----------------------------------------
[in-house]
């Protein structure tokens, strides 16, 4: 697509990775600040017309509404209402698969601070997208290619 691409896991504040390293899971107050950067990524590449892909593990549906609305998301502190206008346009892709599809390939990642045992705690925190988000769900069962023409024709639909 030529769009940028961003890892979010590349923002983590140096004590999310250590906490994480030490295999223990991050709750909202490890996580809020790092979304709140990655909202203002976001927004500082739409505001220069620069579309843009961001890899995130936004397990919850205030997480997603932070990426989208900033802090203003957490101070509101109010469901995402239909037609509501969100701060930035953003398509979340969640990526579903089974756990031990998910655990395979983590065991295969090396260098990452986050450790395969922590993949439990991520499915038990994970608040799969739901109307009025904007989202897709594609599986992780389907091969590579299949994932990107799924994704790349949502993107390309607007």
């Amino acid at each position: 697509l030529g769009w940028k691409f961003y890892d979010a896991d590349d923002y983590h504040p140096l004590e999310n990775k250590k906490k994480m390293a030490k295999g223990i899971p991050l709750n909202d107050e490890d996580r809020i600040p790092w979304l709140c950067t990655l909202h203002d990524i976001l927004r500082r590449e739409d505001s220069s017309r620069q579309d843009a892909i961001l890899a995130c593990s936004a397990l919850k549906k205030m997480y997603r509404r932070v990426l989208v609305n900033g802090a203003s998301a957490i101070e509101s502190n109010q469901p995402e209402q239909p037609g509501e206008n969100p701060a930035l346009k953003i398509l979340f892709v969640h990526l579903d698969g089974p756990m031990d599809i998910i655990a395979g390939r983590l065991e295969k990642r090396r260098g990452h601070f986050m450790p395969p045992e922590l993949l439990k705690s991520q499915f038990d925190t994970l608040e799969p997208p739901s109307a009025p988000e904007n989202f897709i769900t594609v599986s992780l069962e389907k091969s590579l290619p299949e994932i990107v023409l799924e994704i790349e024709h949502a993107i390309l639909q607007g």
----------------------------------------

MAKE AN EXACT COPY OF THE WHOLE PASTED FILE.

[in-house]
């Protein structure tokens, strides 16, 4: 697509990775600040017309509404209402698969601070997208290619 691409896991504040390293899971107050950067990524590449892909593990549906609305998301502190206008346009892709599809390939990642045992705690925190988000769900069962023409024709639909 030529769009940028961003890892979010590349923002983590140096004590999310250590906490994480030490295999223990991050709750909202490890996580809020790092979304709140990655909202203002976001927004500082739409505001220069620069579309843009961001890899995130936004397990919850205030997480997603932070990426989208900033802090203003957490101070509101109010469901995402239909037609509501969100701060930035953003398509979340969640990526579903089974756990031990998910655990395979983590065991295969090396260098990452986050450790395969922590993949439990991520499915038990994970608040799969739901109307009025904007989202897709594609599986992780389907091969590579299949994932990107799924994704790349949502993107390309607007």
């Amino acid at each position: 697509l030529g769009w940028k691409f961003y890892d979010a896991d590349d923002y983590h504040p140096l004590e999310n990775k250590k906490k994480m390293a030490k295999g223990i899971p991050l709750n909202d107050e490890d996580r809020i600040p790092w979304l709140c950067t990655l909202h203002d990524i976001l927004r500082r590449e739409d505001s220069s017309r620069q579309d843009a892909i961001l890899a995130c593990s936004a397990l919850k549906k205030m997480y997603r509404r932070v990426l989208v609305n900033g802090a203003s998301a957490i101070e509101s502190n109010q469901p995402e209402q239909p037609g509501e206008n969100p701060a930035l346009k953003i398509l979340f892709v969640h990526l579903d698969g089974p756990m031990d599809i998910i655990a395979g390939r983590l065991e295969k990642r090396r260098g990452h601070f986050m450790p395969p045992e922590l993949l439990k705690s991520q499915f038990d925190t994970l608040e799969p997208p739901s109307a009025p988000e904007n989202f897709i769900t594609v599986s992780l069962e389907k091969s590579l290619p299949e994932i990107v023409l799924e994704i790349e024709h949502a993107i390309l639909q607007g």